SLCS wins the Winter Competition 2014 organized by the Sydney Morning Cricket Association under the purview of Cricket Australia and Cricket NSW
For the 2014 cricket season, it gives me great pleasure to report on the vast improvements our team has made from last year’s performance. In 2013, the SLCS finished 5th in Northern District Summer Cricket Competition but this year we have fittingly progressed and won the 5th grade premiership and came into semi-finals of 6th grade. Last year, the SLCS made a conscious decision to create a new team structure, ethos and atmosphere, headed by the principles and values of the game. Since then, the team as a whole has continued to strive for these goals and skills both on and off the field. Accordingly, credit goes to SLCS President and Captain Chanaka Senanayake who has emphasised the “work hard reap rewards” philosophy in an enthusiastic environment, motivating and challenging us during our training sessions and the entire season.
The Law Society Journal (Sep. 2104) features "A LYRICAL LAWYER" Maithri Panagoda
For Panagoda, 64, writing lyrics and contributing to the Sri Lankan community are his outlets. He started writing short stories and then songs when he was in his teens. In the 1970s, he had many songs recorded and broadcast. Now with his three adult children and two grandchildren to inspire him, he has started writing again. He has released a CD with 19 Sinhalese songs he has penned, 10 which were released in the 1970s and nine that he has created in the past two years. “For 30 years I didn’t do anything with music,” he says. “But about two years ago the urge to write came back to me. My children are happy and independent, so I guess I felt a bit free to start writing again. “My songs are love songs or patriotic songs. Recently, a friend asked me to write a song for his father who has Alzheimer’s and doesn’t recognise him. He wanted the song as a way of reaching him. When I am writing I have a melody in my head, but I am not a singer. For me it’s about the words.” (Reproduced with permission from Ms. Jane Southward.)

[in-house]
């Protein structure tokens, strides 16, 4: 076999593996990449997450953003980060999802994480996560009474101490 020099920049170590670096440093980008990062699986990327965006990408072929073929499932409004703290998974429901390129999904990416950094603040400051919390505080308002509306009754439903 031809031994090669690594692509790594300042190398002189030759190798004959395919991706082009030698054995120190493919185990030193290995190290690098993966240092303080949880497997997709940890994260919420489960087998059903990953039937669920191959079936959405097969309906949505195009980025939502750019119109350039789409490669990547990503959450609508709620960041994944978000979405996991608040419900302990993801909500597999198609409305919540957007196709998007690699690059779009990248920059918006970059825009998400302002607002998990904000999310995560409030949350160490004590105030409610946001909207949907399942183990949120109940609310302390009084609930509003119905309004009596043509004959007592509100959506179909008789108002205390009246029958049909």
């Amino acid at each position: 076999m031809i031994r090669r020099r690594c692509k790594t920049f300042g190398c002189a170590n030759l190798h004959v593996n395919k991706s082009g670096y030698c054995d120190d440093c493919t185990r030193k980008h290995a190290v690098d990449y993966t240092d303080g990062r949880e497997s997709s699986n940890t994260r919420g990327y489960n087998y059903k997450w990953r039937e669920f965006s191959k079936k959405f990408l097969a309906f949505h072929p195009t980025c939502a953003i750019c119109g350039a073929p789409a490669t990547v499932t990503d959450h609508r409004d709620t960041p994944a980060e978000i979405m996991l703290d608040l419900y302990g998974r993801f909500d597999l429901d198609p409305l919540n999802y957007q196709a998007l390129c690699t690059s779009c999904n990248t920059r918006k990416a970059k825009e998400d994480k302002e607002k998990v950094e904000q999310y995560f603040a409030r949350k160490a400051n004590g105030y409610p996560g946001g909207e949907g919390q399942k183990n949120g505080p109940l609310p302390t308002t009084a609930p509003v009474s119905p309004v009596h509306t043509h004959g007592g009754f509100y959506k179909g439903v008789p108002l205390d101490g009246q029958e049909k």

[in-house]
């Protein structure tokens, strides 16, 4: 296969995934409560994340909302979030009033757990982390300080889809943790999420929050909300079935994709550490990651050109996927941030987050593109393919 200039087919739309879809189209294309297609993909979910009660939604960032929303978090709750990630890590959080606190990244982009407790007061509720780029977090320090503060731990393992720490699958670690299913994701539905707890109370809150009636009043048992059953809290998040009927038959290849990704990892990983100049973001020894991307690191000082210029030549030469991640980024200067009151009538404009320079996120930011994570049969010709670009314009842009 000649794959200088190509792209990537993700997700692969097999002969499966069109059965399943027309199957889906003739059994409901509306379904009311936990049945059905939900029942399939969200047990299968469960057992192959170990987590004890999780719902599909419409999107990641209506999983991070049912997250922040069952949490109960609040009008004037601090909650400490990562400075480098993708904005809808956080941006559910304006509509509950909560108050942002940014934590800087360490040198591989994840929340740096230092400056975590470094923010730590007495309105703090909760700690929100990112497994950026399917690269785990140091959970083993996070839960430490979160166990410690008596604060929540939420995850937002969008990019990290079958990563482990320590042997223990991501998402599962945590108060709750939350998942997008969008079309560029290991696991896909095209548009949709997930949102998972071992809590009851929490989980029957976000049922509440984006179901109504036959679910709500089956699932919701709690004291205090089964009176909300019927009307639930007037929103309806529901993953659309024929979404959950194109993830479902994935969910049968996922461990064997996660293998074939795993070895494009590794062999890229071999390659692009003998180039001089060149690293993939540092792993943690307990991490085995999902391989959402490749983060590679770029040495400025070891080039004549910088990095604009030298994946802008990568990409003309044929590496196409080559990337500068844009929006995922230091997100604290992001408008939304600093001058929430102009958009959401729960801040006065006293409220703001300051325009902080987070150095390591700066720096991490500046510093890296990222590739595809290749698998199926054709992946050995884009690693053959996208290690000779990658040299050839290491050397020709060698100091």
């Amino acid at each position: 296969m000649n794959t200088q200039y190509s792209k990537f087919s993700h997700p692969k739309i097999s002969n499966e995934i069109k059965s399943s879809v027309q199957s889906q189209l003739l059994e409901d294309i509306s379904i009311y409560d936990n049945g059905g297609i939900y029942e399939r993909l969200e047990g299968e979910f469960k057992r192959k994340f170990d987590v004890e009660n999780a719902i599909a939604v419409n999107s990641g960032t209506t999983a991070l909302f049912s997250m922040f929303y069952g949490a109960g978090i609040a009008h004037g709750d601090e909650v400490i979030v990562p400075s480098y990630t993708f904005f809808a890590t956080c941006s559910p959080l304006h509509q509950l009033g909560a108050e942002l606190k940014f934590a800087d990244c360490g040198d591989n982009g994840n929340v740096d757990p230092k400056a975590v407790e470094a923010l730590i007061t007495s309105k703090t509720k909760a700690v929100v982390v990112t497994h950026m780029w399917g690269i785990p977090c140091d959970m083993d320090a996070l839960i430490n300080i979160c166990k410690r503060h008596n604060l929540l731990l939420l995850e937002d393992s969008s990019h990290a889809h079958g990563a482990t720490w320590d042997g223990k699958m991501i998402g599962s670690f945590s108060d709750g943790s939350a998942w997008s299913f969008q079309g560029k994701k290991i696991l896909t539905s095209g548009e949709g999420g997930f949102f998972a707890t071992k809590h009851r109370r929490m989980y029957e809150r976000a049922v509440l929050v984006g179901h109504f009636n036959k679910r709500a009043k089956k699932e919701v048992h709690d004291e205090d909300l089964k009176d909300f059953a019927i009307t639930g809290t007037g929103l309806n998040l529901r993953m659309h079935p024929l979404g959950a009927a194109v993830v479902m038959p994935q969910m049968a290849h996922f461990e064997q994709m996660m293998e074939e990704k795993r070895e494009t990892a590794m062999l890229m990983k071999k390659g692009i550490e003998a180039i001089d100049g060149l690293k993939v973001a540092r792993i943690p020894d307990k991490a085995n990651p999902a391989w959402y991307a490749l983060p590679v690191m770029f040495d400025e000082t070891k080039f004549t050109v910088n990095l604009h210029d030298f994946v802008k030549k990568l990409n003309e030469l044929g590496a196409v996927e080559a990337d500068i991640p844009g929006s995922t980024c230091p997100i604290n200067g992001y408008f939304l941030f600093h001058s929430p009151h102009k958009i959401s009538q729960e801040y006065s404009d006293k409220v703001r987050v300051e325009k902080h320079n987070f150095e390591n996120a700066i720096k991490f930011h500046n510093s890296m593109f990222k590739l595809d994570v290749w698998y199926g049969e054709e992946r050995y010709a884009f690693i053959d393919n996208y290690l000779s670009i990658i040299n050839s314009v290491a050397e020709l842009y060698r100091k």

Ebola: Killing Thousands
This virus has killed more than 1200 African people to date and seems to be spreading to other countries. The first outbreak detected was in 1976 in Zaire (now the Democratic Republic of the Congo). Since then there have been sporadic outbreaks in sub-Saharan Africa. A few weeks ago two Americans contracted the disease while doing medical missionary work in Africa. They were sent to Emory University Hospital in Atlanta for treatment. The natural reservoir of the virus is bats and monkey become infected from the bats, and the humans are infected from monkeys or bats. Humans can transmit the virus through contact with body fluids. Incubation period is 2-21 days, and initial symptoms are flu-like. Talking about monkeys, in Sri Lanka, they have outnumbered humans in Kandy and the neighbouring hills.